The more specific Belt and Road strategy links China’s eastern and southern port cities with Europe via the Indian Ocean port system. Designated trading routes pass through the South China Sea and the Malacca Straits, then through Myanmar and Sri Lanka on the way past India, and the Middle East toward European sea terminals in Greece, Turkey and Italy.

Pacific Island countries sit at a different crossroads, between South America and China’s East Coast. The development of China’s rail and canal projects is opening logistics infrastructure hubs in South and Central America. This means that a new South Pacific shipping corridor is likely to open up.

A deep-water container port at a half-way point could replicate Dubai’s air strategy on the sea. Fiji becoming a maritime Dubai would bring investment to the region and facilitate trans-Pacific trade logistics. As Papua New Guinea has benefited from liquefied natural gas exports to Taiwan, China and Japan, so too can other Polynesian, Melanesian, and Micronesian island economies find new trade avenues into the Asian mainland.

Containerized intermodal shipping logistics and refrigerated shipping will see huge demand as China’s domestic cold-chain logistics system develops. Chinese demand for a variety of commodities from South and Central America will see increased demand for both soft and hard commodities shipping. A global downturn in shipping paired with an oversupply of ships creates opportunity for Pacific Island countries to develop trade routes while infrastructure is affordable.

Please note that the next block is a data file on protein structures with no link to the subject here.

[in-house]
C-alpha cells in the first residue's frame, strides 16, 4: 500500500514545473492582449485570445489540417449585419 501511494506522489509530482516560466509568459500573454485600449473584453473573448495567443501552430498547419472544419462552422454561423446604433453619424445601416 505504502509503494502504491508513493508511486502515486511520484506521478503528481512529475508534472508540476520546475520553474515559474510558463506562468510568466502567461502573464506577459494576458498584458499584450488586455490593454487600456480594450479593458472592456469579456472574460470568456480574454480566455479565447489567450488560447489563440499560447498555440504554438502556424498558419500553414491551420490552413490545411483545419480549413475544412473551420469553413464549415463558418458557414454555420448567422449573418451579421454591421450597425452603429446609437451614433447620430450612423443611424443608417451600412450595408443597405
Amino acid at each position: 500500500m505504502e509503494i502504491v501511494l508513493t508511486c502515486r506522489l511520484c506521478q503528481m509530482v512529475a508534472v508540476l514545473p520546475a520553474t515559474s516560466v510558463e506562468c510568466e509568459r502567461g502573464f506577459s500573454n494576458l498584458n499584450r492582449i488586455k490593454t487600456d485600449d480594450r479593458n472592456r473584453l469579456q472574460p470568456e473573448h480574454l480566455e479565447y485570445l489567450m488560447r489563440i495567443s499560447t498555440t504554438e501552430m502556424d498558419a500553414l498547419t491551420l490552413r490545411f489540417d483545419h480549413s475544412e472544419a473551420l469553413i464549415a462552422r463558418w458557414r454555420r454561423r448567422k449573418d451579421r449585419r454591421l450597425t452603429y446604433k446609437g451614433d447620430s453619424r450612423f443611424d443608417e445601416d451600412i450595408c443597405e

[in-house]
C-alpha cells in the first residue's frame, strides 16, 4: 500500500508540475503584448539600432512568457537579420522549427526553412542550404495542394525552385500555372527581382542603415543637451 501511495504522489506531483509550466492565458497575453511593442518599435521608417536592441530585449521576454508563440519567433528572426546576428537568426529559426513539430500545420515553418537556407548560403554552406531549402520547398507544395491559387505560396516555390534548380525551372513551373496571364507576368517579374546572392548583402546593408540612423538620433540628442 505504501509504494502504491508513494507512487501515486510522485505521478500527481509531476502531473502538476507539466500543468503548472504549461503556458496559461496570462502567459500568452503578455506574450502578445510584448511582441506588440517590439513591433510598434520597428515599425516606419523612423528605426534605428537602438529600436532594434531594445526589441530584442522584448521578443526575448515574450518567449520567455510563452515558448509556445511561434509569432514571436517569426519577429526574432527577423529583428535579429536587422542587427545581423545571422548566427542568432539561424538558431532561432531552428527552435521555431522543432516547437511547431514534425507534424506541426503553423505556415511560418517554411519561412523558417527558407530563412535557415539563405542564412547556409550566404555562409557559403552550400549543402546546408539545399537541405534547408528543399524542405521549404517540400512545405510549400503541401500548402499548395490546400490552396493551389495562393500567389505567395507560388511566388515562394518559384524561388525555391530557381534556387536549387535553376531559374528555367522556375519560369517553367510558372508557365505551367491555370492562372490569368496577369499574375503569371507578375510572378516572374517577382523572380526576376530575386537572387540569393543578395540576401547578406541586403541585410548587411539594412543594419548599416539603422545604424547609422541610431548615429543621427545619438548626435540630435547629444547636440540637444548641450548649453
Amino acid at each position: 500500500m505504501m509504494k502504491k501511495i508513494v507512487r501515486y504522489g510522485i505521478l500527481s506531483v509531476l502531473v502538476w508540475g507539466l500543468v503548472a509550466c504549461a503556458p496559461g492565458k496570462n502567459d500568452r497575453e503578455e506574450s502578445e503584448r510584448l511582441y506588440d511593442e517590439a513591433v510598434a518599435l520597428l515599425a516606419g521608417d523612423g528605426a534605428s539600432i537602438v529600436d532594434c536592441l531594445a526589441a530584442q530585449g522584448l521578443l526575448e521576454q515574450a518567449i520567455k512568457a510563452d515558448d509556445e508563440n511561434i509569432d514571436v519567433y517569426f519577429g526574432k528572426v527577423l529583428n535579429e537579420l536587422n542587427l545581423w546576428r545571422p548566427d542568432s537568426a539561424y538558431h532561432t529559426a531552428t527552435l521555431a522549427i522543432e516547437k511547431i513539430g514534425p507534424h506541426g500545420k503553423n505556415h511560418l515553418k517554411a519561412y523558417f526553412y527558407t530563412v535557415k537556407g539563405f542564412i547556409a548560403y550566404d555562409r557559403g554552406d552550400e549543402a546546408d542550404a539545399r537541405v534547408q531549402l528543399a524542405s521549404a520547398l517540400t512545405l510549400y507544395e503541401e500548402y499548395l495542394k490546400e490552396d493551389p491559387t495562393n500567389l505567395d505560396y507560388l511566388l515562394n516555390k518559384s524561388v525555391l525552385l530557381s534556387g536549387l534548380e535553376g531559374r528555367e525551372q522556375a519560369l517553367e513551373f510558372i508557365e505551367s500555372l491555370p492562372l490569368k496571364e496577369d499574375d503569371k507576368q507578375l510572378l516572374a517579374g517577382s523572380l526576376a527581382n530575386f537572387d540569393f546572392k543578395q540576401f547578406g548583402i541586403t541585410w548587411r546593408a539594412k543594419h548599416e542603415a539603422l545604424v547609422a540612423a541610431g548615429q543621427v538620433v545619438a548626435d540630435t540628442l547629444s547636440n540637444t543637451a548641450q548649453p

South Pacific fisheries and food industrialization present an opportunity to feed China’s huge and growing demand for fish protein that neither global wild catch nor industrial aquaculture can currently service. Mariculture, landing stations and harbor infrastructure, fish processing facilities, and aquaculture development all hold potential for Pacific Island economies. Fish processing facilities could leverage Chinese investment in infrastructure, build aquaculture employment bases and export clean fish products to the Chinese mainland. China’s distant water fleets already exploit wild-catch in both the Pacific and Southern Oceans and China has a huge demand for high-quality, safe, standardized food.

Gene industrialization and gene research is a key strategic industry for China. Legal and organizational developments in seed and animal genetics are laying the groundwork for China to become a world leader in genetics. Interest in biodiversity in the Pacific and the seabed are clear. Negotiations on Biological Diversity Beyond Areas of National Jurisdiction demonstrate China’s interest in marine biodiversity.